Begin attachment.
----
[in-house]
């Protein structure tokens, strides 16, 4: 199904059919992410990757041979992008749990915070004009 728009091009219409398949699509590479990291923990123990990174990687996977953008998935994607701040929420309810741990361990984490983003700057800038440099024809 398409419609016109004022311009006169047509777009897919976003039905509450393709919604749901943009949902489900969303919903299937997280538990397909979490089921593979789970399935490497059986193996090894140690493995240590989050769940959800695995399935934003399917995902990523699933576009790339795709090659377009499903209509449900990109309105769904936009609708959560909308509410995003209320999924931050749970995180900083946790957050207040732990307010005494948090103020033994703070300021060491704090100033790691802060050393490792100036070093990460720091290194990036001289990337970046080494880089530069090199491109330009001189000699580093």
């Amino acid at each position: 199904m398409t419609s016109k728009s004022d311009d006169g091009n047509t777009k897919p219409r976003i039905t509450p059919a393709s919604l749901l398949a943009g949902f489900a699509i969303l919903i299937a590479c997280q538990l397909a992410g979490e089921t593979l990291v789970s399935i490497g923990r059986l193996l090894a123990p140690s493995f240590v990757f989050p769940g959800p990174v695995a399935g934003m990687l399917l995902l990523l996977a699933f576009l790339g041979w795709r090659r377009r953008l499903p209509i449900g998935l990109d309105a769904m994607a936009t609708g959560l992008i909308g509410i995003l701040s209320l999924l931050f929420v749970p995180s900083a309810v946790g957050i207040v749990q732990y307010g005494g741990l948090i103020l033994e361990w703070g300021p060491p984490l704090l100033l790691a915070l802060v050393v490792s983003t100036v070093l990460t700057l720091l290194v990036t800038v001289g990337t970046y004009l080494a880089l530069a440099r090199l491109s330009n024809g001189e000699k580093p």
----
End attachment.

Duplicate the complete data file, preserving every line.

[in-house]
């Protein structure tokens, strides 16, 4: 199904059919992410990757041979992008749990915070004009 728009091009219409398949699509590479990291923990123990990174990687996977953008998935994607701040929420309810741990361990984490983003700057800038440099024809 398409419609016109004022311009006169047509777009897919976003039905509450393709919604749901943009949902489900969303919903299937997280538990397909979490089921593979789970399935490497059986193996090894140690493995240590989050769940959800695995399935934003399917995902990523699933576009790339795709090659377009499903209509449900990109309105769904936009609708959560909308509410995003209320999924931050749970995180900083946790957050207040732990307010005494948090103020033994703070300021060491704090100033790691802060050393490792100036070093990460720091290194990036001289990337970046080494880089530069090199491109330009001189000699580093």
């Amino acid at each position: 199904m398409t419609s016109k728009s004022d311009d006169g091009n047509t777009k897919p219409r976003i039905t509450p059919a393709s919604l749901l398949a943009g949902f489900a699509i969303l919903i299937a590479c997280q538990l397909a992410g979490e089921t593979l990291v789970s399935i490497g923990r059986l193996l090894a123990p140690s493995f240590v990757f989050p769940g959800p990174v695995a399935g934003m990687l399917l995902l990523l996977a699933f576009l790339g041979w795709r090659r377009r953008l499903p209509i449900g998935l990109d309105a769904m994607a936009t609708g959560l992008i909308g509410i995003l701040s209320l999924l931050f929420v749970p995180s900083a309810v946790g957050i207040v749990q732990y307010g005494g741990l948090i103020l033994e361990w703070g300021p060491p984490l704090l100033l790691a915070l802060v050393v490792s983003t100036v070093l990460t700057l720091l290194v990036t800038v001289g990337t970046y004009l080494a880089l530069a440099r090199l491109s330009n024809g001189e000699k580093p």